For their 10th anniversary, RAW Design transformed a construction site into an interactive testing ground of light
Photos by Alyson Hardwick
Who is in charge of illuminating the city once the sun sets? How will light infrastructure improve our housing, mobility and culture? That is the question Toronto architecture firm RAW Design posed to the design and development industry through its latest summertime installation RAW X, which featured a series of colourful installations designed to provoke new ideas about how we can more permanently animate our city at night.
“Light plays on your emotions,” says RAW Design’s founder Roland Rom Colthoff when describing RAW X. “As Toronto moves toward becoming a 24-hour city, we need to manage our relationship to light after hours. By and large our public spaces are conceived as daytime. There is a tremendous opportunity to shape urban life after dark by focusing on light and colour.”
At the base of a new tower in Riverside developed by Streetcar Developments, RAW Design transformed an active construction site into a testing ground for activating the night. Guests were greeted by a series of interactive installations conjured to transform the anonymous concrete backdrop into an evening playground.
A laneway of lightboxes led guests into the site, where they were greeted by an array of spectacles. Colourfully lit foods, glowing orbs and illuminated furniture made out of bubble wrap were just some of the ideas on display. The space also housed an immersive light experience where guests were invited to walk through a dense curtain of pink nylon, arriving in the centre to find themselves in a private world. The firm’s work was projected onto the concrete walls to share new design concepts and stimulate discussion about city building.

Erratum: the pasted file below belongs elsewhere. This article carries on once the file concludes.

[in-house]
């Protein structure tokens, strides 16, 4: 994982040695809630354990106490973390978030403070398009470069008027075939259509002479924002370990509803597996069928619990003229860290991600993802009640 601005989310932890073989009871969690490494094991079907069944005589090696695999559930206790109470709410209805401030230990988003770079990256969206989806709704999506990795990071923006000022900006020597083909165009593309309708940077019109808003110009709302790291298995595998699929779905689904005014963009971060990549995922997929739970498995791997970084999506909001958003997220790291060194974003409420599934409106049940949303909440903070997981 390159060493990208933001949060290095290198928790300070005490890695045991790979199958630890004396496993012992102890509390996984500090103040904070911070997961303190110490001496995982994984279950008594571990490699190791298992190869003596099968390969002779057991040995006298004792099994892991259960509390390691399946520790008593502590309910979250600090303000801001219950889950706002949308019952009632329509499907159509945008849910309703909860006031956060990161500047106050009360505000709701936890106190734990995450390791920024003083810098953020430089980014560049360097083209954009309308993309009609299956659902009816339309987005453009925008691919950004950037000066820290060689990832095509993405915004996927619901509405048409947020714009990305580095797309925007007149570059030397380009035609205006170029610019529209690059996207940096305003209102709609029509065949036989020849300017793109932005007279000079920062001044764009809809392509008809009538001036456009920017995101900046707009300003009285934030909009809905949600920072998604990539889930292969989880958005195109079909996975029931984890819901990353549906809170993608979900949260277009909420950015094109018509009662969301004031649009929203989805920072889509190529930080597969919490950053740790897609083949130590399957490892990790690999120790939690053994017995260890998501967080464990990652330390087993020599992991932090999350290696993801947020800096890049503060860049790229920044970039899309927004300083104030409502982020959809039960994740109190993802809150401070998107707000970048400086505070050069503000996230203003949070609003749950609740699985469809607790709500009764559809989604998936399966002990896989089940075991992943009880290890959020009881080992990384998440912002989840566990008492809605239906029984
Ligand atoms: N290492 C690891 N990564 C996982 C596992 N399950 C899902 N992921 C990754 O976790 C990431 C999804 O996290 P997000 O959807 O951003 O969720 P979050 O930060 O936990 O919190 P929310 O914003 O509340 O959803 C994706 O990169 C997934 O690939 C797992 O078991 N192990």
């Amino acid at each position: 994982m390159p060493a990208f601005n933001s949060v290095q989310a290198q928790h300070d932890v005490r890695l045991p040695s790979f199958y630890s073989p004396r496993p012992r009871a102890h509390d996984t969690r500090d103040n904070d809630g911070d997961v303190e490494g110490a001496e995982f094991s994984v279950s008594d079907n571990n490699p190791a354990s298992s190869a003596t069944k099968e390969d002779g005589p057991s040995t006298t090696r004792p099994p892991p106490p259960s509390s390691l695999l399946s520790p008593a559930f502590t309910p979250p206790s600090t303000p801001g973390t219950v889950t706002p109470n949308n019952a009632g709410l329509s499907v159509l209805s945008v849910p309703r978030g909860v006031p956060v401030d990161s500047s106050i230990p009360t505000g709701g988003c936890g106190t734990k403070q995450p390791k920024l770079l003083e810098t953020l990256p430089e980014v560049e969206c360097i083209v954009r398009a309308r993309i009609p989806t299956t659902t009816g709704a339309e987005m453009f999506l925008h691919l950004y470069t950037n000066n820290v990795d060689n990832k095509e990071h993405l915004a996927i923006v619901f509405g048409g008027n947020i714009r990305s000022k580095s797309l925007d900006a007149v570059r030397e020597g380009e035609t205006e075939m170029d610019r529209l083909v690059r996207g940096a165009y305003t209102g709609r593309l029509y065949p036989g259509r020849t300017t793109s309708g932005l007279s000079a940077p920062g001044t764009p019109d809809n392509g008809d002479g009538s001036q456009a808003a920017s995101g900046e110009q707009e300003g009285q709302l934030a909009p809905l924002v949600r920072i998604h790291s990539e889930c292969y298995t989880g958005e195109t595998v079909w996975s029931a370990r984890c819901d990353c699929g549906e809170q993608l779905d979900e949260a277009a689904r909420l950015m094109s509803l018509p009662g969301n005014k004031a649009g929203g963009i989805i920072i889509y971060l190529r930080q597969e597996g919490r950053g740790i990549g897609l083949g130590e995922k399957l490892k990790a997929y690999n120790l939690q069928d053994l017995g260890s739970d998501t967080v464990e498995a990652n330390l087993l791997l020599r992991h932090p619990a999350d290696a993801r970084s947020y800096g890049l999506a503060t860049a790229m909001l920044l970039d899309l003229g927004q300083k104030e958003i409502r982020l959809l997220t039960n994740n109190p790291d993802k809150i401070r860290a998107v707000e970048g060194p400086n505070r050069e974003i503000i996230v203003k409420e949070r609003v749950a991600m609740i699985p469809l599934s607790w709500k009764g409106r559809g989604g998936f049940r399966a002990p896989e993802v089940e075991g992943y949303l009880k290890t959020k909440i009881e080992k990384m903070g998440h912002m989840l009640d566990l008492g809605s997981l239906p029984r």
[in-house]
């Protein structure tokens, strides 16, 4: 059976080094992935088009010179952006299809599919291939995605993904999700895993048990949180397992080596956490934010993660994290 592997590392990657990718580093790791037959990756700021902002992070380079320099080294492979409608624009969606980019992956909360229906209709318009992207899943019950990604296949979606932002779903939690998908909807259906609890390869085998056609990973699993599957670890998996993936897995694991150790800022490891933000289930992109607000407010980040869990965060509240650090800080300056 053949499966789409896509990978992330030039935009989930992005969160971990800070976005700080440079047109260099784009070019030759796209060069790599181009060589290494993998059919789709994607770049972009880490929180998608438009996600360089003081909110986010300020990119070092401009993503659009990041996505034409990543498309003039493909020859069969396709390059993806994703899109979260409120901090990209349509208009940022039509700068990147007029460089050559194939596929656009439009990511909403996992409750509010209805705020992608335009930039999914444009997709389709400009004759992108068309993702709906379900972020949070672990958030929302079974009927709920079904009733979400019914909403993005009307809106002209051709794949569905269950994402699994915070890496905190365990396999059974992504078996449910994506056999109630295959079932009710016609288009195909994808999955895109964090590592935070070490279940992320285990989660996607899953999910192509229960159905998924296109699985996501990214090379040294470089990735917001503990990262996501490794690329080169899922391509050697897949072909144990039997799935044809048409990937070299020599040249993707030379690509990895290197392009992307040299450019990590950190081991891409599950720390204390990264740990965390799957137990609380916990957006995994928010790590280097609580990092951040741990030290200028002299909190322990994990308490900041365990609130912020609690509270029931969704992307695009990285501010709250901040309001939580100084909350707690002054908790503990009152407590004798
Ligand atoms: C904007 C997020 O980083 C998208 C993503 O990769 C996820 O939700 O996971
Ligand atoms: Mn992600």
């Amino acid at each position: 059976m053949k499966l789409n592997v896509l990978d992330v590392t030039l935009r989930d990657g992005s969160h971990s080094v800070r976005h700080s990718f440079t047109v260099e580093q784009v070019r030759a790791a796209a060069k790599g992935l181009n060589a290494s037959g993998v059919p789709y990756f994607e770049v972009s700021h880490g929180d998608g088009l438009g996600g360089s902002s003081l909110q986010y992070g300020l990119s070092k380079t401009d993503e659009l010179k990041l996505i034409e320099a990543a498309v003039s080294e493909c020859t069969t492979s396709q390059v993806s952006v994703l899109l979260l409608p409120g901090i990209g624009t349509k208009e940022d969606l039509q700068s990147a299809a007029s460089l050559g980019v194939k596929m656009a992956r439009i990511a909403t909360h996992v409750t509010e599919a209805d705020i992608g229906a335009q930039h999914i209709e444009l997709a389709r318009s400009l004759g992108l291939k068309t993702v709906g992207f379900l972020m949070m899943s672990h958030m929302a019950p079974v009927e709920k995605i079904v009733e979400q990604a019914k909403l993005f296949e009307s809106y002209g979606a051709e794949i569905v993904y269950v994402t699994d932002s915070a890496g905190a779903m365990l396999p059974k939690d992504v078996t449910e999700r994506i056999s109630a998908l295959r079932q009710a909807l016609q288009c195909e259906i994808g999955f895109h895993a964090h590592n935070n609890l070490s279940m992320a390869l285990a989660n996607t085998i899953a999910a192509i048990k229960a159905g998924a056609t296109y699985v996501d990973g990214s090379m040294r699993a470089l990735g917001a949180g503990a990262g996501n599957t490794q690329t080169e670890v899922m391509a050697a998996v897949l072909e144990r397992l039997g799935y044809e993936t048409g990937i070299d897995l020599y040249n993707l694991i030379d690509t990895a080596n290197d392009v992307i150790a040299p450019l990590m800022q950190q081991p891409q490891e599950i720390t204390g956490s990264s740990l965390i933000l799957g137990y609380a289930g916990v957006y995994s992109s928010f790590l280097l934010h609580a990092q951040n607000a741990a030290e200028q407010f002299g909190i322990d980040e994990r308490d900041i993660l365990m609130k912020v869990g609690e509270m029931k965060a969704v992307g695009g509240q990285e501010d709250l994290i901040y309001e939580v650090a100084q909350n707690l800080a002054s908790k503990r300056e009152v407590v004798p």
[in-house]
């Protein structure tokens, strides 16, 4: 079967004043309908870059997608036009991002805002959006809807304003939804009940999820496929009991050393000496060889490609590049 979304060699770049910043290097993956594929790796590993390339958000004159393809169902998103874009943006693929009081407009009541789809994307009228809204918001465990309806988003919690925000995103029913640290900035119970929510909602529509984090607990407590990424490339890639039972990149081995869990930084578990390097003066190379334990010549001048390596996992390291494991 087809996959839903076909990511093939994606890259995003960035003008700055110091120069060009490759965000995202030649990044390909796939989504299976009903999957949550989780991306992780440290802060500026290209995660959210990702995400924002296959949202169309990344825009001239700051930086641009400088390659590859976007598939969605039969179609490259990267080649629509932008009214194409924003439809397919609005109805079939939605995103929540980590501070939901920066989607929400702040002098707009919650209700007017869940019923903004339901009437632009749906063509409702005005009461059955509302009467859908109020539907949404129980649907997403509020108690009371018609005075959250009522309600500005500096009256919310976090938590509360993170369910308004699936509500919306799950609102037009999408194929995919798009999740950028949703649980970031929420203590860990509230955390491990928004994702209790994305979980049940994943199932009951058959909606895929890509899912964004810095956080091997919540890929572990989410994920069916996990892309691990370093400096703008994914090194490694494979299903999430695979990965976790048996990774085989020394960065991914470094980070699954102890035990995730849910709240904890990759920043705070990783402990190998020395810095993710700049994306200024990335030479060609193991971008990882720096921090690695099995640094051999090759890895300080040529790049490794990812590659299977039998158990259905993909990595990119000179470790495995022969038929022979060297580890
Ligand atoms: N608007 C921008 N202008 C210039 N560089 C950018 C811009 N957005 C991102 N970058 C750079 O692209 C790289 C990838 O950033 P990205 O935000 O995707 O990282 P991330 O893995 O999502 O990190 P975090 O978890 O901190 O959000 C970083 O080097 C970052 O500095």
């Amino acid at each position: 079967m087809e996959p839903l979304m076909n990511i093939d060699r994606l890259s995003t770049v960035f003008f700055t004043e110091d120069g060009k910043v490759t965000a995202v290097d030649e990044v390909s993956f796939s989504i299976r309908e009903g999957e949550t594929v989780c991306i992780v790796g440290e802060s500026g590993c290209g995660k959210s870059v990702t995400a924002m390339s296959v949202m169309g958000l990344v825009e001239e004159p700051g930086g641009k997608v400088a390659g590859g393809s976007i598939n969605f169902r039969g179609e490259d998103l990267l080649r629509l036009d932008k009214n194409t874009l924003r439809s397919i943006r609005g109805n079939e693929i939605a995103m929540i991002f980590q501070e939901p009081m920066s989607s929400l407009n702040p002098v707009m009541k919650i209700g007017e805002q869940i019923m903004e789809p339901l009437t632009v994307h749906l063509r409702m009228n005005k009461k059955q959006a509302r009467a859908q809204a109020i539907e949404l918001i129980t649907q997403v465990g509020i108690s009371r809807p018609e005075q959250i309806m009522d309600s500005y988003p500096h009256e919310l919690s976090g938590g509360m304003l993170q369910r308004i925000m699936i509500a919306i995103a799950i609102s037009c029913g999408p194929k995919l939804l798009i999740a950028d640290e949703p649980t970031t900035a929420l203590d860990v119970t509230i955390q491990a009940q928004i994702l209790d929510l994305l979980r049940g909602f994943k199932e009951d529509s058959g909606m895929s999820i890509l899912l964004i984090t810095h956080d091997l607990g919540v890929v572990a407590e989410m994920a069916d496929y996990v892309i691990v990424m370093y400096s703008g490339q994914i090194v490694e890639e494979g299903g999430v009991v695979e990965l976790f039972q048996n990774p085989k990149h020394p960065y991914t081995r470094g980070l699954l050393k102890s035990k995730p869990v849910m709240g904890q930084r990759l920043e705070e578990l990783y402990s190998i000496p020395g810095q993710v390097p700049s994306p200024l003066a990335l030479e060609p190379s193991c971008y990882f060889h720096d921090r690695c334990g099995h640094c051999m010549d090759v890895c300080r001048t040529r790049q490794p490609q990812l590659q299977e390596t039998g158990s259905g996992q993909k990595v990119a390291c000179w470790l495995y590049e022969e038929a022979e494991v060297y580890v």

Colthoff acknowledges that while Toronto is seeing more programming at night, from evening markets and outdoor movies to light fests and DJ nights, designers are still positioned to impose a more permanent impact on the city’s night life.
“The canvas of the city after dark is ripe with possibilities. By exploring ways to manipulate light and dark in urban centres we can influence how and where engagement occurs,” says Colthoff. “Light is a symbol of spectacle and freedom. People are drawn to it, and we should be exploring its potential. Even though Toronto has great nightlife, it’s still a relatively dark city.”
Created and curated by one of the founding members of Winter Stations, RAW Design’s annual industry parties engage developers, engineers, planners, city officials, designers, urbanists and artists through immersive environments designed to provoke new ideas about city nightlife.
For the last ten years, the venues have been as central to the story as their installations and have ranged to include everything from boxing rings to operating bakeries, storage lockers and parkade rooftops. In each iteration of the event, RAW Design transforms the space in an effort to tell a visual story about changes the city is experiencing in different neighbourhoods and in the built environment.
“Riverside is a microcosm for the entire city,” says Colthoff. “You used to have a clear distinction between established single-family residences on side streets, and more active uses along Queen. With new developments coming into the area those distinctions blur. Streetcar has contributed to the reinvigoration of the area at night, with the introduction of The Broadview Hotel, and they have also been leading the charge in terms of developing the east end.”